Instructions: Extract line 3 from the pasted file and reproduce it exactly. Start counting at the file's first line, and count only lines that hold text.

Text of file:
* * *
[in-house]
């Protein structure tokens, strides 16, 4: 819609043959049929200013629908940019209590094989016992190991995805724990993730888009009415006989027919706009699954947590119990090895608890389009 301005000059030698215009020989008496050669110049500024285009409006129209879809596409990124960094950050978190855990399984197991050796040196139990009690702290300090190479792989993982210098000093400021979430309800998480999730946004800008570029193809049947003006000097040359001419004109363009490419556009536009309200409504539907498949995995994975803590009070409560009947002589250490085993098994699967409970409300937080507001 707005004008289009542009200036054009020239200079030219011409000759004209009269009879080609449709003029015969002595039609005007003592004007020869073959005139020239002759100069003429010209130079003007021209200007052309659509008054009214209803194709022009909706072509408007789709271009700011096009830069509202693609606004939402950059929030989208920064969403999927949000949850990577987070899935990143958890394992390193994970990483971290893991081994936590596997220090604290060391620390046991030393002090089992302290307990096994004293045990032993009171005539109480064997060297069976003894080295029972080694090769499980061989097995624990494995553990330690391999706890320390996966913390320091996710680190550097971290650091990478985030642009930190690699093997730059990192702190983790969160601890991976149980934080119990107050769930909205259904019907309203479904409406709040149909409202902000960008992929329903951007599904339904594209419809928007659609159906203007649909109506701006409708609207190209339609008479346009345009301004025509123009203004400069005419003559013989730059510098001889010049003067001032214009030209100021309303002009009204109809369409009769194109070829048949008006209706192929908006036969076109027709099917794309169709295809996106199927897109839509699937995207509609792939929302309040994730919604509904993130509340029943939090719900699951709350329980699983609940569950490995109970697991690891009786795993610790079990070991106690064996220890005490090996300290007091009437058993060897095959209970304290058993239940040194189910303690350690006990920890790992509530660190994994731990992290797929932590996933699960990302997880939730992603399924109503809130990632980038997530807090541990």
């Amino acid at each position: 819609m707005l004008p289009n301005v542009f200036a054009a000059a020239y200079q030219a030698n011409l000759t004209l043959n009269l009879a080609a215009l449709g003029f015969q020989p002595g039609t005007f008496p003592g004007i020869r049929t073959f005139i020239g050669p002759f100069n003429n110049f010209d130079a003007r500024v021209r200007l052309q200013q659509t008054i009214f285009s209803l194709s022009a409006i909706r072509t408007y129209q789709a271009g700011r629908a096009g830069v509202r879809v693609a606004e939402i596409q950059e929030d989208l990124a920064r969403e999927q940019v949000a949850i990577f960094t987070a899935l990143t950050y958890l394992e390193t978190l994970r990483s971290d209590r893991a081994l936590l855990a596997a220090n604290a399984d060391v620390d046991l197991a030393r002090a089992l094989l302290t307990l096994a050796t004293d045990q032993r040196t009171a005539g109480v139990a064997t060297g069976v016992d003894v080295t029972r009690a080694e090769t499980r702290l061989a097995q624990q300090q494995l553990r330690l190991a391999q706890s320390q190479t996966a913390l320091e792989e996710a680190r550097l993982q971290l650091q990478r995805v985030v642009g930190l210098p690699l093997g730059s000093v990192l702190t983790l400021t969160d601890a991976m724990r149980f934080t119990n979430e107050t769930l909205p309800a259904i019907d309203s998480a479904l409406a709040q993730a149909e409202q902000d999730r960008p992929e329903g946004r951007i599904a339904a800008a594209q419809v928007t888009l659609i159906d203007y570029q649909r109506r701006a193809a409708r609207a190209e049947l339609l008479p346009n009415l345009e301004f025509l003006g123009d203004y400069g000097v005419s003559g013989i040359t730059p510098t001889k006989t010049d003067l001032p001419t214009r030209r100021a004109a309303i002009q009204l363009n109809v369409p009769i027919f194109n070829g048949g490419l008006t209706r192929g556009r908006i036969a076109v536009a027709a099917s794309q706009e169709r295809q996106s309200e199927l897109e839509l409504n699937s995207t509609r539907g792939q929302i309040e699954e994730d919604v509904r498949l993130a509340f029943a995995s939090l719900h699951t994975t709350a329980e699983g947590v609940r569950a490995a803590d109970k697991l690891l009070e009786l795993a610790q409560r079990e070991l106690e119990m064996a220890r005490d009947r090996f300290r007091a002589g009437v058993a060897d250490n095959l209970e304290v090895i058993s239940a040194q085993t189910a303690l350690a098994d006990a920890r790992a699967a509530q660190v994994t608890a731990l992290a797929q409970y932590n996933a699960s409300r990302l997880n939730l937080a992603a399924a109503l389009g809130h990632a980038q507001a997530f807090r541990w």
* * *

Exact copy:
């Amino acid at each position: 819609m707005l004008p289009n301005v542009f200036a054009a000059a020239y200079q030219a030698n011409l000759t004209l043959n009269l009879a080609a215009l449709g003029f015969q020989p002595g039609t005007f008496p003592g004007i020869r049929t073959f005139i020239g050669p002759f100069n003429n110049f010209d130079a003007r500024v021209r200007l052309q200013q659509t008054i009214f285009s209803l194709s022009a409006i909706r072509t408007y129209q789709a271009g700011r629908a096009g830069v509202r879809v693609a606004e939402i596409q950059e929030d989208l990124a920064r969403e999927q940019v949000a949850i990577f960094t987070a899935l990143t950050y958890l394992e390193t978190l994970r990483s971290d209590r893991a081994l936590l855990a596997a220090n604290a399984d060391v620390d046991l197991a030393r002090a089992l094989l302290t307990l096994a050796t004293d045990q032993r040196t009171a005539g109480v139990a064997t060297g069976v016992d003894v080295t029972r009690a080694e090769t499980r702290l061989a097995q624990q300090q494995l553990r330690l190991a391999q706890s320390q190479t996966a913390l320091e792989e996710a680190r550097l993982q971290l650091q990478r995805v985030v642009g930190l210098p690699l093997g730059s000093v990192l702190t983790l400021t969160d601890a991976m724990r149980f934080t119990n979430e107050t769930l909205p309800a259904i019907d309203s998480a479904l409406a709040q993730a149909e409202q902000d999730r960008p992929e329903g946004r951007i599904a339904a800008a594209q419809v928007t888009l659609i159906d203007y570029q649909r109506r701006a193809a409708r609207a190209e049947l339609l008479p346009n009415l345009e301004f025509l003006g123009d203004y400069g000097v005419s003559g013989i040359t730059p510098t001889k006989t010049d003067l001032p001419t214009r030209r100021a004109a309303i002009q009204l363009n109809v369409p009769i027919f194109n070829g048949g490419l008006t209706r192929g556009r908006i036969a076109v536009a027709a099917s794309q706009e169709r295809q996106s309200e199927l897109e839509l409504n699937s995207t509609r539907g792939q929302i309040e699954e994730d919604v509904r498949l993130a509340f029943a995995s939090l719900h699951t994975t709350a329980e699983g947590v609940r569950a490995a803590d109970k697991l690891l009070e009786l795993a610790q409560r079990e070991l106690e119990m064996a220890r005490d009947r090996f300290r007091a002589g009437v058993a060897d250490n095959l209970e304290v090895i058993s239940a040194q085993t189910a303690l350690a098994d006990a920890r790992a699967a509530q660190v994994t608890a731990l992290a797929q409970y932590n996933a699960s409300r990302l997880n939730l937080a992603a399924a109503l389009g809130h990632a980038q507001a997530f807090r541990w």